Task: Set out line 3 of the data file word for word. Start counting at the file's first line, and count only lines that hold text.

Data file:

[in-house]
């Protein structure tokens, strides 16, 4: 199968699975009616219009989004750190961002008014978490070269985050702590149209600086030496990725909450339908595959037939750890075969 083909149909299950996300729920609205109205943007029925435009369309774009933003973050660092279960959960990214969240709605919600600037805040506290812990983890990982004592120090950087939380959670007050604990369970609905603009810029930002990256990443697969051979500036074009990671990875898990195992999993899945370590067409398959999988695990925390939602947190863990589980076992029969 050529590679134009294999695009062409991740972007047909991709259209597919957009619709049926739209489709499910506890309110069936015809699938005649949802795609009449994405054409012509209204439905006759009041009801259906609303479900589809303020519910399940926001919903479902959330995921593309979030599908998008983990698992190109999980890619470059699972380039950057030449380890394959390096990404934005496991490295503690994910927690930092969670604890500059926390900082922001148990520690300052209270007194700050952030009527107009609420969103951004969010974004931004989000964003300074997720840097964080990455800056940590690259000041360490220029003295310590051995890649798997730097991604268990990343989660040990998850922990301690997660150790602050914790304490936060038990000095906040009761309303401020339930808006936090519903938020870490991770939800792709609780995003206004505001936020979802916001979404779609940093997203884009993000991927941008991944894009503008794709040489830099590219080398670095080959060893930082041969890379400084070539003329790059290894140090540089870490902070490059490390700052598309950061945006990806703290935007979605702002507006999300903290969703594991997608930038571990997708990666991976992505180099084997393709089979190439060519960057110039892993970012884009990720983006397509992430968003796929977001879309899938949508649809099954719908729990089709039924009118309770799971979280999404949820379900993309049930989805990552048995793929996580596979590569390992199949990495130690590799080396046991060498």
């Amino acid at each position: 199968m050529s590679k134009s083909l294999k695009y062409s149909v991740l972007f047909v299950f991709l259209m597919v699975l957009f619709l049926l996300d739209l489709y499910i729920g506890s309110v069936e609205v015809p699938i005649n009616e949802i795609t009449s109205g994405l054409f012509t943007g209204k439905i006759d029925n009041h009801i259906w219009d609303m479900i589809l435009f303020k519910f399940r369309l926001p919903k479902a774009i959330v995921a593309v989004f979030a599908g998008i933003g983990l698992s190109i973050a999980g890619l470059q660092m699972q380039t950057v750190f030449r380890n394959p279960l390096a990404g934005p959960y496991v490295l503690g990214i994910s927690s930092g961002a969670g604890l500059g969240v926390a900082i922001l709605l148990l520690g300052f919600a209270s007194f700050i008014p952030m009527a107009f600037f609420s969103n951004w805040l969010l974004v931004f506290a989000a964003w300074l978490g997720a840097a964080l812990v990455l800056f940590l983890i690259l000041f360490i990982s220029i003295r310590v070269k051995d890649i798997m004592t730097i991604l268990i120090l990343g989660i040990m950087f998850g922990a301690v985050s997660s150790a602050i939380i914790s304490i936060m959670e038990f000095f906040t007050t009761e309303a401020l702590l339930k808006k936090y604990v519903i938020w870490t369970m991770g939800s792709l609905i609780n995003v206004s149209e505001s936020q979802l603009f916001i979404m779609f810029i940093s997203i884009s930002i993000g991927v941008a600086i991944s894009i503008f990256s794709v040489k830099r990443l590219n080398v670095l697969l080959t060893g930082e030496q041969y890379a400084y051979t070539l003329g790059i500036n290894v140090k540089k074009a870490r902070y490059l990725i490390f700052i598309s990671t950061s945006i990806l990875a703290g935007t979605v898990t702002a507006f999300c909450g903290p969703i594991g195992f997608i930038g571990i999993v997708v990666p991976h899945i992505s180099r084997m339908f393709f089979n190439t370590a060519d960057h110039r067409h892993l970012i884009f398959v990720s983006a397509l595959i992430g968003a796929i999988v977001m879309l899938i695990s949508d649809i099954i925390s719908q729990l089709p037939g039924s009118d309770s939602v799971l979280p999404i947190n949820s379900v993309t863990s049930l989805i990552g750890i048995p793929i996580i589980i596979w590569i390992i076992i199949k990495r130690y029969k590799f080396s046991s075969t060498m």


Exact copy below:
């Amino acid at each position: 199968m050529s590679k134009s083909l294999k695009y062409s149909v991740l972007f047909v299950f991709l259209m597919v699975l957009f619709l049926l996300d739209l489709y499910i729920g506890s309110v069936e609205v015809p699938i005649n009616e949802i795609t009449s109205g994405l054409f012509t943007g209204k439905i006759d029925n009041h009801i259906w219009d609303m479900i589809l435009f303020k519910f399940r369309l926001p919903k479902a774009i959330v995921a593309v989004f979030a599908g998008i933003g983990l698992s190109i973050a999980g890619l470059q660092m699972q380039t950057v750190f030449r380890n394959p279960l390096a990404g934005p959960y496991v490295l503690g990214i994910s927690s930092g961002a969670g604890l500059g969240v926390a900082i922001l709605l148990l520690g300052f919600a209270s007194f700050i008014p952030m009527a107009f600037f609420s969103n951004w805040l969010l974004v931004f506290a989000a964003w300074l978490g997720a840097a964080l812990v990455l800056f940590l983890i690259l000041f360490i990982s220029i003295r310590v070269k051995d890649i798997m004592t730097i991604l268990i120090l990343g989660i040990m950087f998850g922990a301690v985050s997660s150790a602050i939380i914790s304490i936060m959670e038990f000095f906040t007050t009761e309303a401020l702590l339930k808006k936090y604990v519903i938020w870490t369970m991770g939800s792709l609905i609780n995003v206004s149209e505001s936020q979802l603009f916001i979404m779609f810029i940093s997203i884009s930002i993000g991927v941008a600086i991944s894009i503008f990256s794709v040489k830099r990443l590219n080398v670095l697969l080959t060893g930082e030496q041969y890379a400084y051979t070539l003329g790059i500036n290894v140090k540089k074009a870490r902070y490059l990725i490390f700052i598309s990671t950061s945006i990806l990875a703290g935007t979605v898990t702002a507006f999300c909450g903290p969703i594991g195992f997608i930038g571990i999993v997708v990666p991976h899945i992505s180099r084997m339908f393709f089979n190439t370590a060519d960057h110039r067409h892993l970012i884009f398959v990720s983006a397509l595959i992430g968003a796929i999988v977001m879309l899938i695990s949508d649809i099954i925390s719908q729990l089709p037939g039924s009118d309770s939602v799971l979280p999404i947190n949820s379900v993309t863990s049930l989805i990552g750890i048995p793929i996580i589980i596979w590569i390992i076992i199949k990495r130690y029969k590799f080396s046991s075969t060498m």